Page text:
401 k withdrawals

Discussion in 'Professional Trading' started by babe714, Nov 1, 2002.

  1. babe714


    Can you withdraw money from a 401 k without paying income tax on it . I'm being told that after your 65 you can take 14,000 or less out every year and pay no income tax on it , because your allowed to make that much a year when your retired.
  2. I think that you will find that 401K distributions during retirement just flow into your adjusted gross income. So, its not that the 401K money is "tax free" as much as it is that you may be in a very low tax bracket after retirement.

    Before retirement, I think you run into some nasty penalties for early withdrawal (although the IRS might have some exception clauses if you are using the money for particular purposes). Also, you may be able to "borrow" from you 401k (but not a 401k rollover). Your company will have the details on IF their 401k plan allows for borrowing.

    Best wishes to you on your taxing issue,
  3. ddefina


    They are probably assuming you have no other income and are using your standard deduction plus personal exemptions? Otherwise nothings tax free unless you have 100% basis in it.
  4. Isnt it wonderful...Accountant A says yes, Accountant B will say no, Accountant C will refer you to Accoutant A
  5. ddefina


    They did a test of 50 accountants in some magazine a few years ago, and only 2 out of 50 agreed on the solution to the given test problem. Accounting/Auditing is a game of probability. You have a 1 in 200 chance of being called to task for what you do (audit), so just do your best. The IRS is less knowledgeable than the accountants, so it gets scarier if you include them.
  6. Accountants, lawyers and consultants are the experts.

    I am just not sure what they are experts in ...
  7. babe714


    I know a guy who gifted money away each year to get into a lower tax bracket after retirement to get into a zero tax bracket. then did'nt have to pay taxes on 401k withdrawals . He gave it to his grandkids 9k each . Any comments? sounds illegal.
  8. Leviathan


    The "tax savings" of a deferal is forced into the plan. When you borrow these dollars out they must be repaid with after tax dollars. You have then "requalified" those dollars without having either initial deferral or deduction.

    Then at retirement those same dollars and every dollar of growth is then taxed again upon withdrawing for income.

    I'd pass on 401(k) loans. Try a mortgage against the home with the 401(k) amortised to meet the mortgage payment.
  9. trdrmac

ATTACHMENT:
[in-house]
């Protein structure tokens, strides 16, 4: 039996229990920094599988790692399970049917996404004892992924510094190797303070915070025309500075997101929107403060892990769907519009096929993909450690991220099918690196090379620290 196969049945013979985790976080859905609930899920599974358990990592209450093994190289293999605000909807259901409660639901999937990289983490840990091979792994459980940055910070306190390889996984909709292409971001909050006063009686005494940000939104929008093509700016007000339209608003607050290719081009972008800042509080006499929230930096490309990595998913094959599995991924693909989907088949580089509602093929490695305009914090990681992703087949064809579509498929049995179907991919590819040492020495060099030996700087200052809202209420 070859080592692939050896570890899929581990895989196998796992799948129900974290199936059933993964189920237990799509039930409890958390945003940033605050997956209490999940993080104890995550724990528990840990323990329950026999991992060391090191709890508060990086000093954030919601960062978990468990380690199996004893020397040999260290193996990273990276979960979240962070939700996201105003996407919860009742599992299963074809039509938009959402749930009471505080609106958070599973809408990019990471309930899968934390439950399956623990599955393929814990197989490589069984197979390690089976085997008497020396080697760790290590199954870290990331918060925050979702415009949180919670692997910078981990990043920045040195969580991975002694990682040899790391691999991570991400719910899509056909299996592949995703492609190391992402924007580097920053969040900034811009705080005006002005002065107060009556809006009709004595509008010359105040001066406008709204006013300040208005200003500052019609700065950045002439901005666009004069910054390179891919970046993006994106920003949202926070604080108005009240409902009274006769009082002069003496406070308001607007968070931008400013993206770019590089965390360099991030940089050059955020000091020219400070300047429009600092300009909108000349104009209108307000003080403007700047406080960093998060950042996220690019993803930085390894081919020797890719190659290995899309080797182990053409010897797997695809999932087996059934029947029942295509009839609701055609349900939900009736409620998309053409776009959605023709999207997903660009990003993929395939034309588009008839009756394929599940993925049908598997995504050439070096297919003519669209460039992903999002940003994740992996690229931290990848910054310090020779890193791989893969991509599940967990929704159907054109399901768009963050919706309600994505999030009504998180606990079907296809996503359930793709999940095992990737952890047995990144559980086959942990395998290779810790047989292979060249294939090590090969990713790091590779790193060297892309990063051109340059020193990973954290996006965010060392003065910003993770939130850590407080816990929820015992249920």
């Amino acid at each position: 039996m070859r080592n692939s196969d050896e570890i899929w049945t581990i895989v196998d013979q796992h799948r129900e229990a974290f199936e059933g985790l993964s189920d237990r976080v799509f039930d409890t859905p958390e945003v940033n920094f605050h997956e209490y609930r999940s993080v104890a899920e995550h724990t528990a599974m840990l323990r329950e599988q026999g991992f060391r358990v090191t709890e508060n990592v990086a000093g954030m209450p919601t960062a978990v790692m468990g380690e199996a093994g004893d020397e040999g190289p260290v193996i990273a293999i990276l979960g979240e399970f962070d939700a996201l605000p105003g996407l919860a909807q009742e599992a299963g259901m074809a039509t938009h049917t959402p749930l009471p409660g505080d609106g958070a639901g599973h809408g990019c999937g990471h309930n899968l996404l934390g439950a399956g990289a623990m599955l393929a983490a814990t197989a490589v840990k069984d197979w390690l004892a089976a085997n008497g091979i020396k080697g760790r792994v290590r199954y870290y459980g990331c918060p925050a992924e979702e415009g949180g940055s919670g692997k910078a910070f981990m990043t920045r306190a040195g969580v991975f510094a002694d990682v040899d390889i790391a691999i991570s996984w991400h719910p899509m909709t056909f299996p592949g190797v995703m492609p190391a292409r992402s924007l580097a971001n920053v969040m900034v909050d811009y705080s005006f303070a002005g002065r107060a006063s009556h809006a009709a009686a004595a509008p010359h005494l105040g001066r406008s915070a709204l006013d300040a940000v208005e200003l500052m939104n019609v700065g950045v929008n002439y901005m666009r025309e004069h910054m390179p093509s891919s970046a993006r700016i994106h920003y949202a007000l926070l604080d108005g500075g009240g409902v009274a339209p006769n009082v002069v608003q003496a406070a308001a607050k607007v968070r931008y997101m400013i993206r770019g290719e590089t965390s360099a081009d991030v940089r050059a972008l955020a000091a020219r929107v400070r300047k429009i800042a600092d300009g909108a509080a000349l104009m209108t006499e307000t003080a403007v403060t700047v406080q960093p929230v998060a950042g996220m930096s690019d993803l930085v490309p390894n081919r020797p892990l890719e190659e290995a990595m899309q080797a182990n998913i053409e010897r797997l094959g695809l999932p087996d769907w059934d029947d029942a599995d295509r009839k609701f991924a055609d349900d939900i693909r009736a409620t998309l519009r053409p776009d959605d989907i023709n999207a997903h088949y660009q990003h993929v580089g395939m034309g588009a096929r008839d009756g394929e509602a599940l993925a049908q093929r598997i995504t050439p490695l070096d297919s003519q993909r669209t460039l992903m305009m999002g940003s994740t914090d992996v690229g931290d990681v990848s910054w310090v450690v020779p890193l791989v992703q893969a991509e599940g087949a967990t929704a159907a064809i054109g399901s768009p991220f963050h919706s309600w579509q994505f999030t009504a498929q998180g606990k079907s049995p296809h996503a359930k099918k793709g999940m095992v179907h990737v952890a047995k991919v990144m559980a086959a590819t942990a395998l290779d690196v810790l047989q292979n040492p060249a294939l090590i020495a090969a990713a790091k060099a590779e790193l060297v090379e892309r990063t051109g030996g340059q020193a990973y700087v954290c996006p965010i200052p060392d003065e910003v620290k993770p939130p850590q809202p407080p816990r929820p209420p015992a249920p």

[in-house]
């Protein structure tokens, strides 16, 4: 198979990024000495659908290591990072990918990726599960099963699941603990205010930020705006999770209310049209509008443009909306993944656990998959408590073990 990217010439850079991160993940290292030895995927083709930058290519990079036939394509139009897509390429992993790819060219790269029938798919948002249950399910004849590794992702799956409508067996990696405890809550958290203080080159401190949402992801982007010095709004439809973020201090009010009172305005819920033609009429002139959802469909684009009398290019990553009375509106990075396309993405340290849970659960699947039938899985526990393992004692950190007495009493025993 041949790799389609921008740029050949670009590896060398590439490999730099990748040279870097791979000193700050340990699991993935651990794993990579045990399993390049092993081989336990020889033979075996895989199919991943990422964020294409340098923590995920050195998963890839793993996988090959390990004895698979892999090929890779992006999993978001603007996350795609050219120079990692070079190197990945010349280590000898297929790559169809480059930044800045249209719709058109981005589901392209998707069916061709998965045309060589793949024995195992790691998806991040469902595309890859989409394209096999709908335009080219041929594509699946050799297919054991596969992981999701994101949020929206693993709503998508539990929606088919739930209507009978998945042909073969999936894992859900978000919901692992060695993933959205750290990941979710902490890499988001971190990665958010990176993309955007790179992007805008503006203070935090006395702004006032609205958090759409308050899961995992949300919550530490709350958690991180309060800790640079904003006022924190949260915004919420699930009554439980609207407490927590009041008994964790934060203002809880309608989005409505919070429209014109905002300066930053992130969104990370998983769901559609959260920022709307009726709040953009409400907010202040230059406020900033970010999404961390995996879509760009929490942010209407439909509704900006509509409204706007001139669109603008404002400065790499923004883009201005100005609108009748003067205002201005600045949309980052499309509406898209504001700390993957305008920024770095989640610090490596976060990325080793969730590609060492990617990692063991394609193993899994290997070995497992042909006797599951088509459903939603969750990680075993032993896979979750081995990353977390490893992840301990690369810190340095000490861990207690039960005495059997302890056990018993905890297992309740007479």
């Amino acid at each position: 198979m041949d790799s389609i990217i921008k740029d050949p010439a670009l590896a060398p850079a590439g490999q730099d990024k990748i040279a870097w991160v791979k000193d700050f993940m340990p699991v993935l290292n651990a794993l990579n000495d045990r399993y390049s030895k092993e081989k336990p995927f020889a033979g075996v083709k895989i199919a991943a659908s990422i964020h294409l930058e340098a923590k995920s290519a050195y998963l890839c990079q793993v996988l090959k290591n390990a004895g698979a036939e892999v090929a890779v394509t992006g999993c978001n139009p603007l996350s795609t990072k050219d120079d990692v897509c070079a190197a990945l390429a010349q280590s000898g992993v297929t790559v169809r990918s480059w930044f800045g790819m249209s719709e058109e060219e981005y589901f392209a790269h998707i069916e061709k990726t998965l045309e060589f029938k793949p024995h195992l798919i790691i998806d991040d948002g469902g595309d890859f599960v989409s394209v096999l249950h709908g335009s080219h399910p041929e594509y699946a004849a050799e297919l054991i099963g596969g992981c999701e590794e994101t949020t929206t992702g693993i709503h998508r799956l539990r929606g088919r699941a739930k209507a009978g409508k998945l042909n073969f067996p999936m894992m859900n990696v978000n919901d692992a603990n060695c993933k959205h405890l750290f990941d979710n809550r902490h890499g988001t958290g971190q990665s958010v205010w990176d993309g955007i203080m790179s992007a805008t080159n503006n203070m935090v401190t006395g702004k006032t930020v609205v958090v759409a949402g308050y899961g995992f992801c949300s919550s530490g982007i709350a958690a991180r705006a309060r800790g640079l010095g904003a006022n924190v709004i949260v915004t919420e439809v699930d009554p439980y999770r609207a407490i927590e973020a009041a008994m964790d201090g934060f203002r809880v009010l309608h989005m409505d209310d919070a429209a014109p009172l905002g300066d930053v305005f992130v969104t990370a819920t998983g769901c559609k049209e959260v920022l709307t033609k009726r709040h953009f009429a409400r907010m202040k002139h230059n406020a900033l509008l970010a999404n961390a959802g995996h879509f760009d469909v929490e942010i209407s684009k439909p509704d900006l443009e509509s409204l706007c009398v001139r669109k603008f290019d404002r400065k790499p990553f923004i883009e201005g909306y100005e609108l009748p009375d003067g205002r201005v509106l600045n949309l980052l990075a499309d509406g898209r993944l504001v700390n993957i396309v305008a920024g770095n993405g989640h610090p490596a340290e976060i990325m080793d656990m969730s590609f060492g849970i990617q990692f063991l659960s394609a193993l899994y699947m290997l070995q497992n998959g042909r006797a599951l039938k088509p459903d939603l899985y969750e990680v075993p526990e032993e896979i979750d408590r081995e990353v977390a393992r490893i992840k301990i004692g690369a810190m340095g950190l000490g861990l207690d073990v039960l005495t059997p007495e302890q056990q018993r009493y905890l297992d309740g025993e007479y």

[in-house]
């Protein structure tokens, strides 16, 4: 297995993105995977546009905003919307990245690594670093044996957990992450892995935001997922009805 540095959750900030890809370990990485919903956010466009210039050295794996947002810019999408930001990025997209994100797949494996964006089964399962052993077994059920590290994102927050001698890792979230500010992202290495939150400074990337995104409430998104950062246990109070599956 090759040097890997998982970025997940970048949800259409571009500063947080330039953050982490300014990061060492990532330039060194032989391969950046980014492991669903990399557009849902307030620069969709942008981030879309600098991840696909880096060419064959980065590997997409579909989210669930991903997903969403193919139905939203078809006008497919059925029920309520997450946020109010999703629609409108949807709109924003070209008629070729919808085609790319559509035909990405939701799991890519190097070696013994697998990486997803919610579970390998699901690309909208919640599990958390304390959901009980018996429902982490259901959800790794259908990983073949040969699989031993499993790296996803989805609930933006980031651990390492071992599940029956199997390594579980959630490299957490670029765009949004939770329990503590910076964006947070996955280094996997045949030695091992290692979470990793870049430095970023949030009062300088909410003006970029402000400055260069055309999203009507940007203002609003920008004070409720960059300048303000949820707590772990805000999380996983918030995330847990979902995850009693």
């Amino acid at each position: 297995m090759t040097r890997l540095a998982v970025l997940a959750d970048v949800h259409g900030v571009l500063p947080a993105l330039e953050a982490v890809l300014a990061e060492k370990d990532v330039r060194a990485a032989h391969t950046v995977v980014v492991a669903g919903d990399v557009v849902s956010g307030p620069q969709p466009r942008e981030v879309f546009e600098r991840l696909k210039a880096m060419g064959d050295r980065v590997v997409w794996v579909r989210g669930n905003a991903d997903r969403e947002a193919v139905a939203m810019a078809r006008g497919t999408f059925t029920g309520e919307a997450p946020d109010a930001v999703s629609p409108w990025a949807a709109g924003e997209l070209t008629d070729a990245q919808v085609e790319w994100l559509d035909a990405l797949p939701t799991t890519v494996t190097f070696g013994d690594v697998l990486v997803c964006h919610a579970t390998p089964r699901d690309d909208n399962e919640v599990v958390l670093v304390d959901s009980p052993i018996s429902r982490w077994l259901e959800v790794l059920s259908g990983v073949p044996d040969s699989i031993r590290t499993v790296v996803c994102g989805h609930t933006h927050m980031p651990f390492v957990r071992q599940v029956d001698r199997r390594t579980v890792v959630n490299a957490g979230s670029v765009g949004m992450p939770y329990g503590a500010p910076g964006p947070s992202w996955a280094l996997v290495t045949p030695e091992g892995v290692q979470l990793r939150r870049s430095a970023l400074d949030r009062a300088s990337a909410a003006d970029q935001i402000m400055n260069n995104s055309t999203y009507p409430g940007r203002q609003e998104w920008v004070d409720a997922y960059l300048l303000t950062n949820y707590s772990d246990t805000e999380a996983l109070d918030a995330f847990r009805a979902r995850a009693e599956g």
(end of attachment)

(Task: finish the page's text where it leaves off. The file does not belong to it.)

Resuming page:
Gifting to grandkids or anyone for that matter is tax-free up to 11K per year per person for both the donor and the recipient.
    However, this type of gifting has no impact on one's tax bracket. Unless of course the gifts are made to a qualified charity, and then I think the limit is 50% of your taxable income.

    What this type of gifting will do though is reduce your taxable estate upon death. So someone with an estate over 1M or 2M for a couple is better off gifting to heirs prior to death to minimize the estate tax.

  10. trdrmac


    Earlier this year I ran a sample return on another thread using Kiplinger Software. There was quite a difference between the ending tax bill and initial tax bill. And all of this is based on plugging information where it appears to be most correct.

    So it does pay to check behind your accountant and/or software.

    Kiplinger Software Review

    Ok, I finished the test return for our friend Trader Joe on Kiplinger's Tax Cut. I used 80,000 as the short term income on 4797, 10,000 of Schedule C business expenses and 2000 in Health insurance premiums.

    Results of the test were not too good if you are not prepared to do some plugging of numbers. And if you don't understand the tax laws it would cost you some money.

    Here is what happened. The $10,000 of business expenses flowed to the 1040 as a LOSS. The $80,000 of short term trades from 4797 also flowed to the 1040. The total income was reported correctly but this poses a problem. Because the business income is a negative (10K), the $2000 Health Insurance Premium of which 60% could have been deducted from income was disallowed. The end result was income was overstated and tax due was overstated. Total Tax Due $16788

    Next I dropped the $80000 from the 4797 on to Schedule C to make the business income correct. Since the system still carries the $80k to 1040 I had to override the system and plug in a 0. At this point the income of $70,000 was correct. But this presented a second problem in that the system calculated Self Employment Tax from the Schedule C income. As short them capital gains are not subject to SE Tax, this overstated the Tax Liability. Total Tax Due $22027

    OK to get the return as close as I could I left the above return with the 4797 flowing to the Schedule C as business income. On form 1040 I plugged LINE 27 with a 0 (this is the deduction for 1/2 of SE tax) I also plugged LINE 53 with a 0 (this is the SE Tax itself). This allowed the additional deduction of $1200 for the health insurance premiums paid. This brings our tax liability to $13497.
    #10     Nov 3, 2002